Ever since I was very young I begged my parents for a horse. They always said "no". I told them I would work hard and take very good care of it, but still they resisted. I continued to be persistent when I discovered that my neighbor had horses and she was willing to let me ride them. After spending hours and hours at her barn over the course of a few months she offered me to lease one of her horses. I was overcome with excitement! She told me if I worked around the barn the horse could stay there for free and she would give me lessons. In addition the monthly lease cost was pretty small in comparison to what other people would offer. It was perfect, there was no way my parents could say no.
My parents agreed to lease the horse and it was so important to me that within a year I stopped playing soccer and doing ballet. I was eleven years old at the time. I wanted to focus my attention on the horse because I had big dreams and goals, like competing and eventually jumping. The first year of leasing the horse was wonderful. About that time I went to my first horse show, and I was hooked. Showing and competing with horses can get very expensive and my parents weren't willing to pay for all the extra expenses other than the monthly lease fee. The horse also needed shoes on his hooves if I was going to show regularly. That is where I ran into my first financial dilemma.
Now I was twelve years old and needing money to support this passion. My mom suggested that I teach younger children how to ride on my neighbors horses for money. This worked out really well for a year or two, but it wasn't enough. I started doing odd jobs like babysitting, washing cars, and if anyone was offering money for a service I was right there ready to take on the job.
As I was becoming a better rider I joined 4H so I could show on my budget because they make 4H fairly inexpensive. With becoming a better rider I wanted more lessons from other people and trainers. I began to work at the barn where my 4H club met so I could trade off work for riding lessons. The trainer there specialized in jumping and dressage, which were disciplines that I was really interested in. Once I started jumping I realized that I had reached a whole new level of expensive riding because now my horse needed tack that I couldn't borrow and had to invest in and he needed supplements for his joints.
I continued to work odd jobs, give lessons, and work at the barn to earn lessons; However my parents and I still decided it wasn't enough. I picked up a job doing office work at a vet clinic that I could do at home. I got that job at the age of fourteen. At that time I was moving on to high school which opened up another riding opportunity for me: High school equestrian team. I couldn't wait to join the high school team, I knew people who rode on the team and it sounded like an amazing opportunity. It offered for me to do a variety of events at one show. My freshman year riding on the team I didn't qualify for state because the competition was much tougher that it was at 4H shows. I was determined to become an even better rider, I needed to fulfill my dreams.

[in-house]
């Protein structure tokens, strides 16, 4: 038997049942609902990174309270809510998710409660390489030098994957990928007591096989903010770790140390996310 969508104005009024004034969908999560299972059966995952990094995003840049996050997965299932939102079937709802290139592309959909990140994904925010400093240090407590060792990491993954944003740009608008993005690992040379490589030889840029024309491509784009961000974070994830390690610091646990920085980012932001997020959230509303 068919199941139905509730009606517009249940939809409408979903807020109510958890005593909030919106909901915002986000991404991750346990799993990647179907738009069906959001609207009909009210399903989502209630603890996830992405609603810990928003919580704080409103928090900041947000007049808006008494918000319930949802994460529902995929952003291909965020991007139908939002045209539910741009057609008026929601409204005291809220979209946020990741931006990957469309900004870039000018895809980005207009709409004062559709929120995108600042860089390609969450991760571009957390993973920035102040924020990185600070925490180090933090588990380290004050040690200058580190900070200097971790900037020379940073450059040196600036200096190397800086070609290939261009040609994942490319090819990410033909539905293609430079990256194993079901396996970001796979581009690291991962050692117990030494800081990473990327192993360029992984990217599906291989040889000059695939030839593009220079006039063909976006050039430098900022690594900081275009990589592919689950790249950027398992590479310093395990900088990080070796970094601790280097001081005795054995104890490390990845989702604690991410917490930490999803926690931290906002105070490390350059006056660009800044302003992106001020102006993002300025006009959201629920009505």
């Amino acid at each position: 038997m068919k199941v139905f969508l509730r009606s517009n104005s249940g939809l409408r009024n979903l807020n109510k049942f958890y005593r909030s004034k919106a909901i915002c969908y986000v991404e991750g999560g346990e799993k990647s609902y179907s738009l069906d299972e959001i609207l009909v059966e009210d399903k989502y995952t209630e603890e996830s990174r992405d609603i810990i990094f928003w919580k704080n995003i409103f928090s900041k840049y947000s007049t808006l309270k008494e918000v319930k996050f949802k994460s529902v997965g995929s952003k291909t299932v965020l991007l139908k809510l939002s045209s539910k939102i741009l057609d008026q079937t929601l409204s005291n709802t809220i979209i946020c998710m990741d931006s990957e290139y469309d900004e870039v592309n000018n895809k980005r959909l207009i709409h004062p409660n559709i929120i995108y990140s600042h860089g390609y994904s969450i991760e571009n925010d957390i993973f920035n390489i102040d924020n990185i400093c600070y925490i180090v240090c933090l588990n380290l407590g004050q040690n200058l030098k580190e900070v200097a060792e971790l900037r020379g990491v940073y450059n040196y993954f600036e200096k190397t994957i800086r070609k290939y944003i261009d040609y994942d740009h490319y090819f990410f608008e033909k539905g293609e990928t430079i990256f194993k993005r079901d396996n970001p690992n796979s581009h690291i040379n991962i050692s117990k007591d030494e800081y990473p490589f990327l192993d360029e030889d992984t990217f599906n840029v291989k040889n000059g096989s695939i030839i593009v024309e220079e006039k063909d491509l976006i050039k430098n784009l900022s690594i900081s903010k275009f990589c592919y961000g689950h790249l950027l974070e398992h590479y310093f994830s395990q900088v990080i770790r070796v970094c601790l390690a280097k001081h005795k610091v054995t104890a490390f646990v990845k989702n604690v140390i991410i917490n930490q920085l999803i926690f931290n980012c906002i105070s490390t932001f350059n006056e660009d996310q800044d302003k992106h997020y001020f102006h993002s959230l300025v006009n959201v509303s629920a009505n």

I started to ride 5-6 times a week rather than 3-4, I was ready to step up my game at competitions. My sophomore year on the team I barely qualified for state. We have three districts meets to qualify for state and I really wanted to go to state for jumping because it is my favorite event. I didn't place high enough to qualify at the first or second meet, but at the third meet I won my first event ever, and qualified for state. I can't put into words the feeling that I had when I knew that all my hard work had paid off, I had finally made it to the "big leagues". State was a personal successful for me and I again barely qualified for regionals, the final competition of the season. My drill team took home second place and I was in a three way tie for third in jumping, I was elated. That year had turned out so well.
Now that I had some success in jumping I was ready to find another jumping trainer because my old one just wasn't cutting it. I couldn't work off my lessons with my new trainer, so I quit working at my old trainers barn and began working at a boarding barn. Now I was sixteen and getting my license so I could travel to work. I had additional expenses that came with driving, that included paying for my gas and half of the car insurance.
I now work three jobs, plus any odd jobs that come my way, in addition I ride 6-7 times a week to stay in competition form, and I have started college as a senior in high school, through a program with the community college. I have had to learn time management skills and be frugal with my money. I rarely eat out, never go to places like Starbucks, and I am very conservative with my hard earned money.
My junior year on the high school team was more proof of my hard work and determination. I qualified for state in four events and was the district jumping champion. I was top 6 in all my events at state including a gold medal in the event "in hand obstacle relay". My sport requires so much of my time and dedication that I don't have a boyfriend distracting me from my goals and most of my friends also ride, which is important to me, and its the only way I can possibly have a social life.